Taliban & Afghan Government Responds

After Trump’s tweets, a leader from the Taliban told NBC they were caught off guard by the news.

“It not only shocked us it made us realize the people we were talking with were not sincere in peace talks,” the leader said.

On Sunday, the Taliban also released an official statement on the matter.

Such a reaction towards a single attack just before the signing of an agreement displays lack of composure and experience,” the statement read.

“We called for dialogue twenty years earlier and maintain the same stance today and believe America shall return to this position also,” it continued. “Our previous eighteen-year resistance should have proven to America that we will accept nothing less than the complete end of occupation and allowing Afghans to decide their own fate.”

President Ghani has not responded specifically to Trump’s tweets, but his office released a formal statement on Sunday.

“The people and the government of Afghanistan pursue a dignified and sustainable peace and are committed to putting any effort into ensuring peace in the country,” it said. “We have consistently stressed that genuine peace is possible when the Taliban stop the killing of Afghans, embrace an inclusive ceasefire, and enter into direct negotiations with the Afghan government.”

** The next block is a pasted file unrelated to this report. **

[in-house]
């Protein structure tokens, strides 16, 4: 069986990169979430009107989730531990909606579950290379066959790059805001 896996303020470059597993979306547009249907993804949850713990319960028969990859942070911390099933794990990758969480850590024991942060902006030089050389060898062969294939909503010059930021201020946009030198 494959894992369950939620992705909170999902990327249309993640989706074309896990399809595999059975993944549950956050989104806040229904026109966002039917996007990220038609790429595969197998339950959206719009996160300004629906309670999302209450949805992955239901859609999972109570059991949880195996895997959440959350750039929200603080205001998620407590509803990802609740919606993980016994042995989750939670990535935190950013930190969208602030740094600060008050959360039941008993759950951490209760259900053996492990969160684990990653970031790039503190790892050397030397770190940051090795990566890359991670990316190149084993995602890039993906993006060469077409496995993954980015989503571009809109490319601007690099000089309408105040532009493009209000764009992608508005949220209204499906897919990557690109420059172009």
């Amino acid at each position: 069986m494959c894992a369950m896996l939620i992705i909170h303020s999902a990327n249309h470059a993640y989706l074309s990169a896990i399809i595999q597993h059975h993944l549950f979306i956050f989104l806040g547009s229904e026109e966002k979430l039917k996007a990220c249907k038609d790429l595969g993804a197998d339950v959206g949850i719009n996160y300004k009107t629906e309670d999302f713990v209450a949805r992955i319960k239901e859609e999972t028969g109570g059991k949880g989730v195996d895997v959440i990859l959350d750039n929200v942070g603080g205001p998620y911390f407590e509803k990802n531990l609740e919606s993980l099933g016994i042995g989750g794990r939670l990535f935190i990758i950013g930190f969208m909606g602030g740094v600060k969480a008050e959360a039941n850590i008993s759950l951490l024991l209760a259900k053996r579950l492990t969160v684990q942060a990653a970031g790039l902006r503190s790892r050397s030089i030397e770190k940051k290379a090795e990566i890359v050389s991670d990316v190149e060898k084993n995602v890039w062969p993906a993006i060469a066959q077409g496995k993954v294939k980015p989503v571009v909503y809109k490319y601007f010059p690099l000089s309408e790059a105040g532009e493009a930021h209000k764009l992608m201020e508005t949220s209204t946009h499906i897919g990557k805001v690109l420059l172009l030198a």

“The government of Afghanistan praises the earnest efforts of its allies and is committed to working together with the United States and other partners to ensure honorable and enduring peace in the country,” the statement continued.

Conflicts on Cancelation Reasons

While speaking to news outlets Sunday night, Secretary of State Mike Pompeo echoed Trump’s comments by insisting that the reason the negotiations were canceled was because of the most recent Taliban attack.

However, a report from The New York Times suggested there could have been other factors. Citing Pompeo’s negotiator, the Times said the Taliban wanted to go to Washington, but not until after their deal had been announced. 

Trump, however, did not want their visit to be a celebration of the deal, instead, he “wanted to be the dealmaker who would put the final parts together himself, or at least be perceived to be.”

What Next?